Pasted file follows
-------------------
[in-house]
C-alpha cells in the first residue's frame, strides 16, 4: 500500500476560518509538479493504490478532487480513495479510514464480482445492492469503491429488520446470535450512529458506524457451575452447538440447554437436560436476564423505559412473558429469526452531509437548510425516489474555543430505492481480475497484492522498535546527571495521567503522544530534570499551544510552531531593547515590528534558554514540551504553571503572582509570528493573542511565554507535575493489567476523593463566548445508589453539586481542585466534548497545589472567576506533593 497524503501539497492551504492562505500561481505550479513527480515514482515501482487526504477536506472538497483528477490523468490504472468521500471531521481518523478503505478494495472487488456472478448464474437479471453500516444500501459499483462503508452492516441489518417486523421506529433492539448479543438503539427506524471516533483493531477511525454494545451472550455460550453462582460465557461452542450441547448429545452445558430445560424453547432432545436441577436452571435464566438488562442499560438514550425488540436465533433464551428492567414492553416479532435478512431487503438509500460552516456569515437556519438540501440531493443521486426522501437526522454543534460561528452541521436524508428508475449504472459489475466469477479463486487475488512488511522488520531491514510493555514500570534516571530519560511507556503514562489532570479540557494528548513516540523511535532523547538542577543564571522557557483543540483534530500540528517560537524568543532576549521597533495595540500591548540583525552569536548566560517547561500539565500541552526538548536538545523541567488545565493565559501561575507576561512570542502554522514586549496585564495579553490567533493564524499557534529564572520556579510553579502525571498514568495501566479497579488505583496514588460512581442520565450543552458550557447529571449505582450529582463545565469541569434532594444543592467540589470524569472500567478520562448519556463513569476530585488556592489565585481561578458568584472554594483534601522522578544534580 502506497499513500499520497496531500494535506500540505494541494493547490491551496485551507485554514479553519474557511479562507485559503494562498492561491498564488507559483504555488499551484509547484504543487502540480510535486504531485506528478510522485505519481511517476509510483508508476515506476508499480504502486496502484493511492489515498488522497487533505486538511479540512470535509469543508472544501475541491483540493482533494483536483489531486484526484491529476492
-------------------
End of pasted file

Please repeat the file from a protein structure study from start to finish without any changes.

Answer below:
[in-house]
C-alpha cells in the first residue's frame, strides 16, 4: 500500500476560518509538479493504490478532487480513495479510514464480482445492492469503491429488520446470535450512529458506524457451575452447538440447554437436560436476564423505559412473558429469526452531509437548510425516489474555543430505492481480475497484492522498535546527571495521567503522544530534570499551544510552531531593547515590528534558554514540551504553571503572582509570528493573542511565554507535575493489567476523593463566548445508589453539586481542585466534548497545589472567576506533593 497524503501539497492551504492562505500561481505550479513527480515514482515501482487526504477536506472538497483528477490523468490504472468521500471531521481518523478503505478494495472487488456472478448464474437479471453500516444500501459499483462503508452492516441489518417486523421506529433492539448479543438503539427506524471516533483493531477511525454494545451472550455460550453462582460465557461452542450441547448429545452445558430445560424453547432432545436441577436452571435464566438488562442499560438514550425488540436465533433464551428492567414492553416479532435478512431487503438509500460552516456569515437556519438540501440531493443521486426522501437526522454543534460561528452541521436524508428508475449504472459489475466469477479463486487475488512488511522488520531491514510493555514500570534516571530519560511507556503514562489532570479540557494528548513516540523511535532523547538542577543564571522557557483543540483534530500540528517560537524568543532576549521597533495595540500591548540583525552569536548566560517547561500539565500541552526538548536538545523541567488545565493565559501561575507576561512570542502554522514586549496585564495579553490567533493564524499557534529564572520556579510553579502525571498514568495501566479497579488505583496514588460512581442520565450543552458550557447529571449505582450529582463545565469541569434532594444543592467540589470524569472500567478520562448519556463513569476530585488556592489565585481561578458568584472554594483534601522522578544534580 502506497499513500499520497496531500494535506500540505494541494493547490491551496485551507485554514479553519474557511479562507485559503494562498492561491498564488507559483504555488499551484509547484504543487502540480510535486504531485506528478510522485505519481511517476509510483508508476515506476508499480504502486496502484493511492489515498488522497487533505486538511479540512470535509469543508472544501475541491483540493482533494483536483489531486484526484491529476492